Solanum lycopersicum ACC
Amanda He '16 and Andrew Pearlman '15
1-aminoacyclopropane 1-carboxylate synthase (ACC synthase) is an
enzyme that plays a significant role in synthesizing ethylene, a plant
hormone produced in a variety of higher plants .
Ethylene is an important hormone for ripening and germination
biosynthesis consists of three main steps. In the second step,
ACC synthase catalyzes the cyclization of the
(SAM), which produces 5'-methylthioadenosine and ACC. This step is the
rate-limiting step in ethylene synthesis .
In order for ACC synthase to function, it requires the cofactor,
pyridoxal-5'-phosphate (PLP). PLP has been found to activate catalysis
in enzymes, including ACC synthase, by binding to the substrate active
Better understanding of
II. General Structure
The tomato ACC synthase monomer has two
, an alpha-beta-alpha sandwich
domain and an alpha-beta domain.
The alpha-beta-alpha sandwich domain has a central seven-strand
beta-sheet that is flanked between nine alpha-helices [button
of beta sheet]. The alpha-beta domain has five
beta-strands and five alpha-helices
ACC synthase typically appears in a dimeric form as do most
PLP-dependent enzymes. However, there is not a substantial
difference between the functionality of the monomer and dimer forms
because there were not a significant difference in conformational
change between the two when the inhibitor, AVG, binded .
CAP is a dimer of 22, 500 molecular weight,
composed of two chemically identical polypeptide chains each 209
amino acids in length.
The overall structure of the dimer is assymetric; one subunit adopts a
"closed" conformation in which the
amino- and carboxy-termini are closer together than in the more "open"
subunit. Each subunit is composed of two distinct domains
connected by a hinge region.
The N-terminal domain is responsible for
dimerization and cAMP
binding. The carboxy-terminal
domain contains a helix-turn helix DNA
and is also responsible for DNA bending.
III. Cofactor PLP Binding
ACC synthase forms a complex with cofactor,
pyridoxal-5'-phosphate (PLP) in order to be able to catalysis
its substrate, S-adenosylmethionine (SAM). PLP
is an active form of vitamin B6 that is able to
catalyze reactions by forming a covalent bond. In the case of
ACC synthase, PLP forms a covalent bond to [Lys 278]
In ACC synthase's
dimeric form, the active site for substrate binding is dually
occupied by PLP and the substrate, SAM.
The nitrogen atom of PLP forms a [hydrogen bond]
with Asp 237 of the ACC synthase. Since aspartate is
negatively charged, it is able to stabilize the protonation
state of the pyridine nitrogen .
An important recognition site for cAMP within CAP is the
ionic bond formed between the side chain of Arg-82
and the negatively charged phosphate group
of cAMP. In the crystal structure, the two cAMP molecules are
buried deep within the beta roll
and the C-helix.
It is unclear how cAMP enters or leaves the binding site, but this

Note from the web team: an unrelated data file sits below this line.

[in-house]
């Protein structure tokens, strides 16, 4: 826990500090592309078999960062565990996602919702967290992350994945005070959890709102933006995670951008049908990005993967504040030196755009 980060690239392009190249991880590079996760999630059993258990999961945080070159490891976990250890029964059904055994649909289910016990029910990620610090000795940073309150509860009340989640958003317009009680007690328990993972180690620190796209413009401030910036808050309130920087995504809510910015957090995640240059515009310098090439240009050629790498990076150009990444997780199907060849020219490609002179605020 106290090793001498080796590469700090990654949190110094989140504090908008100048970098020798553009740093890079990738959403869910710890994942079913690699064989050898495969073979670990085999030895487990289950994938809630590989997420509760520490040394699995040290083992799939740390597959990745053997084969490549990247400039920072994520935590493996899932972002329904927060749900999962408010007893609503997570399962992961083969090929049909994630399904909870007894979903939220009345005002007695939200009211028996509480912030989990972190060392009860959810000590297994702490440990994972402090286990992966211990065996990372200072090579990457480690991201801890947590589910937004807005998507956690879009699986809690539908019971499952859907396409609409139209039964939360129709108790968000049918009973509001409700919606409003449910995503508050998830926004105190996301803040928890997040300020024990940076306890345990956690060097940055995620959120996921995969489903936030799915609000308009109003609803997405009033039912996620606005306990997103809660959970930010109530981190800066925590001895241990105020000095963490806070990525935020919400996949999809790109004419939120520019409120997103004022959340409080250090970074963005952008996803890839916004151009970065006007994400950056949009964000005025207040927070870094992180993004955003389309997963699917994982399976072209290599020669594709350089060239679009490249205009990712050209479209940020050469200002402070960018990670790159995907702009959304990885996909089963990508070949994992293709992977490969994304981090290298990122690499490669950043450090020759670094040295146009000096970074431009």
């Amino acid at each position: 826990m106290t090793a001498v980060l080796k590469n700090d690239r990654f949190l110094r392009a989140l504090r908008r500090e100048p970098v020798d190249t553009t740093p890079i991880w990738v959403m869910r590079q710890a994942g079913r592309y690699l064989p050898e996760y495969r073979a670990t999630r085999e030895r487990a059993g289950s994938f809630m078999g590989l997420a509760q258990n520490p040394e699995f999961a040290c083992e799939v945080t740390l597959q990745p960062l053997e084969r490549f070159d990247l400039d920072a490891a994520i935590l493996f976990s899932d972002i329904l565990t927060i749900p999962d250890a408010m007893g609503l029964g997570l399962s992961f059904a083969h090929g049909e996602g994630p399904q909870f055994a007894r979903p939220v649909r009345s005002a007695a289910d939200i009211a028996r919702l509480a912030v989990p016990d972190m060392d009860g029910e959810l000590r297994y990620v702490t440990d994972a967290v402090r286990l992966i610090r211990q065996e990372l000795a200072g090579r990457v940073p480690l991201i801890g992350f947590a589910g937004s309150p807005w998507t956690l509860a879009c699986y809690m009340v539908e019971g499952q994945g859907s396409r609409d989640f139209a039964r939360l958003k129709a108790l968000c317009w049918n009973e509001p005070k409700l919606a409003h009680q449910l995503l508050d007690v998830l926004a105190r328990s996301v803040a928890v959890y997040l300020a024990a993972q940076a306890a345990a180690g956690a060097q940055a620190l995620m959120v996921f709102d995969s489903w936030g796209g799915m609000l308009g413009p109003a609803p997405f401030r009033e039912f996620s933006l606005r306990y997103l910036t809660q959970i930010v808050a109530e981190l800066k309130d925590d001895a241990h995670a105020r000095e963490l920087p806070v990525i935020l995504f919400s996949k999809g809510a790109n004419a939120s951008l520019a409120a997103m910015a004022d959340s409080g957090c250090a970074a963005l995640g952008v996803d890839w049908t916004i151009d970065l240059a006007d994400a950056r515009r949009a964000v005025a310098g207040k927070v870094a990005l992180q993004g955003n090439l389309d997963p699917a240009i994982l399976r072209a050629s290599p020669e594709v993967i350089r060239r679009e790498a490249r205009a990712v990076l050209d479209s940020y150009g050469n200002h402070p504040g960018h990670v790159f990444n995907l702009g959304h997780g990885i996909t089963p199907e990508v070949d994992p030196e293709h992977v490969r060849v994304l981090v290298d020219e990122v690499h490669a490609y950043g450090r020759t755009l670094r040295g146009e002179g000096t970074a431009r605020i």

probably requires the separation of the two subunits of the dimer,
or the movement of the beta roll and the C helix away from each
other. Other side-chain interactions between the protein and cAMP
are hydrogen bonds occuring at Thr-127,
Ser-128, Ser-83, and Glu-72.
Additional hydrogen bonding between is seen between cAMP and the
polypeptide backbone at residues 83
IV. Inhibitor AVG Binding
Workers in the agricultural industry are familiarized
with working with aminoethoxyvinylglycine (AVG), a naturally
produced amino acid that has a role in inhibition of ethylene
biosynthesis . AVG
is a competitive inhibitor of ACC synthase.
AVG binds to a location neighboring the cofactor, PLP. The
alpha-carboxylate group of AVG forms three hydrogen bonds with PLP
at [Ala 54], [Arg 412], and water. Additionally, AVG forms a van
der Waals contact with [Tyr 152]. All these sites are highly
conserved because they are also the sites at which the substrate,
SAM would interact with to bind.
Once CAP has bound cAMP, it is ready to bind to the DNA.
Binding occurs at the conserved sequence of
Hydrogen bonds between the protein and the DNA phsophates occur at the
backbone amide of residue
139, and the side chains of Thr-140,
Ser-179, and Thr-182
In addition to these phosphate interactions, the side chains of Glu-181
and Arg-185, both emanating from
directly contact the bases within the major groove of the DNA. Because
of the way that the protein binds to the DNA, a kink of ~40
degrees occurs between nucleotide base pairs six
and seven on each side of the dyad
This sequence has been shown to favor DNA flexibility and bending in
other systems as well. Because of this kink, an additional five
ionic interactions and four hydrogen bonds are able to occur
between the protein and the DNA strand. Examples of these new
interactions occur between Lys-26,
Lys-166, His-199 and the DNA sugar-phosphate backbone
The DNA bend is integral to the mechanism of transcription activation.
Not only does it place CAP in the proper orientation for
interaction with RNA polymerase, but wrapping the DNA around the
protein may result in direct contacts between upstream DNA and
V. Activating Regions
Transcription activation by CAP requires more than merely
the binding of cAMP and binding and bending of DNA. CAP contains
an "activating region" that has been proposed to participate in
direct protein-protein interactions with RNA polymerase and/or
other basal transcription factors. Specifically, amino acids 156,
have been proposed to be critical for transcription activation by CAP.
These amino acids are part of a surface loop composed of
Researchers have concluded that the third and final step in
transcription activation is this direct protein-protein contact
between amino acids 156-162 of CAP, and RNA polymerase.
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